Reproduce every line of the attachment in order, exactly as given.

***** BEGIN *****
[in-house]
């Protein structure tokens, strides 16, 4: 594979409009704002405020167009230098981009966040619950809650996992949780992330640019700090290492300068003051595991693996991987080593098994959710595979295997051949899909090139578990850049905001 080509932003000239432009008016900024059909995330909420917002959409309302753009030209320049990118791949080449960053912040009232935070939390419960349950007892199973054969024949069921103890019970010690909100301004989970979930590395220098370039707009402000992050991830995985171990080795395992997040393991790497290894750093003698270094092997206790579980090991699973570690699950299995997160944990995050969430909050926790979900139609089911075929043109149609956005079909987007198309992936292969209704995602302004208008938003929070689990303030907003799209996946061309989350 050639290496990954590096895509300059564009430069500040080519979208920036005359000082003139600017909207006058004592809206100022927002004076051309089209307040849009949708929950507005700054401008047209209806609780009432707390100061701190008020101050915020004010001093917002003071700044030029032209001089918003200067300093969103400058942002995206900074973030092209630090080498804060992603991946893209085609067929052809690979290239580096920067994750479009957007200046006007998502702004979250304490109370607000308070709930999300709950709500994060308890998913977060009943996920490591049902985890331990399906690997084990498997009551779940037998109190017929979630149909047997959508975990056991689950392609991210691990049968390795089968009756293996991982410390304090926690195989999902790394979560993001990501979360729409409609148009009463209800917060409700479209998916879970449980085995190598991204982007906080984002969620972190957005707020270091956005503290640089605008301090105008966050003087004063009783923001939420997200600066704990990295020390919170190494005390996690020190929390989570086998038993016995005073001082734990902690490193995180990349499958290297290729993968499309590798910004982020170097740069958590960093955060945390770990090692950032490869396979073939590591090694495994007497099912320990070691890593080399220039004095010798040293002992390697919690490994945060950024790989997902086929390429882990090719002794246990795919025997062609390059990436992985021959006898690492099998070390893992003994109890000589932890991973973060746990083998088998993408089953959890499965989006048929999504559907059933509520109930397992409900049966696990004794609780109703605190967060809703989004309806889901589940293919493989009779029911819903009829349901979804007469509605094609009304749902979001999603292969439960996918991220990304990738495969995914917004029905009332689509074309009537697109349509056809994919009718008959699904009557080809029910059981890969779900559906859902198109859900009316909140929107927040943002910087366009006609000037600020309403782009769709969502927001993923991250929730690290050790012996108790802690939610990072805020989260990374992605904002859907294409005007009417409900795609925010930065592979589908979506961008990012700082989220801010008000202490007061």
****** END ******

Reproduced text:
[in-house]
């Protein structure tokens, strides 16, 4: 594979409009704002405020167009230098981009966040619950809650996992949780992330640019700090290492300068003051595991693996991987080593098994959710595979295997051949899909090139578990850049905001 080509932003000239432009008016900024059909995330909420917002959409309302753009030209320049990118791949080449960053912040009232935070939390419960349950007892199973054969024949069921103890019970010690909100301004989970979930590395220098370039707009402000992050991830995985171990080795395992997040393991790497290894750093003698270094092997206790579980090991699973570690699950299995997160944990995050969430909050926790979900139609089911075929043109149609956005079909987007198309992936292969209704995602302004208008938003929070689990303030907003799209996946061309989350 050639290496990954590096895509300059564009430069500040080519979208920036005359000082003139600017909207006058004592809206100022927002004076051309089209307040849009949708929950507005700054401008047209209806609780009432707390100061701190008020101050915020004010001093917002003071700044030029032209001089918003200067300093969103400058942002995206900074973030092209630090080498804060992603991946893209085609067929052809690979290239580096920067994750479009957007200046006007998502702004979250304490109370607000308070709930999300709950709500994060308890998913977060009943996920490591049902985890331990399906690997084990498997009551779940037998109190017929979630149909047997959508975990056991689950392609991210691990049968390795089968009756293996991982410390304090926690195989999902790394979560993001990501979360729409409609148009009463209800917060409700479209998916879970449980085995190598991204982007906080984002969620972190957005707020270091956005503290640089605008301090105008966050003087004063009783923001939420997200600066704990990295020390919170190494005390996690020190929390989570086998038993016995005073001082734990902690490193995180990349499958290297290729993968499309590798910004982020170097740069958590960093955060945390770990090692950032490869396979073939590591090694495994007497099912320990070691890593080399220039004095010798040293002992390697919690490994945060950024790989997902086929390429882990090719002794246990795919025997062609390059990436992985021959006898690492099998070390893992003994109890000589932890991973973060746990083998088998993408089953959890499965989006048929999504559907059933509520109930397992409900049966696990004794609780109703605190967060809703989004309806889901589940293919493989009779029911819903009829349901979804007469509605094609009304749902979001999603292969439960996918991220990304990738495969995914917004029905009332689509074309009537697109349509056809994919009718008959699904009557080809029910059981890969779900559906859902198109859900009316909140929107927040943002910087366009006609000037600020309403782009769709969502927001993923991250929730690290050790012996108790802690939610990072805020989260990374992605904002859907294409005007009417409900795609925010930065592979589908979506961008990012700082989220801010008000202490007061």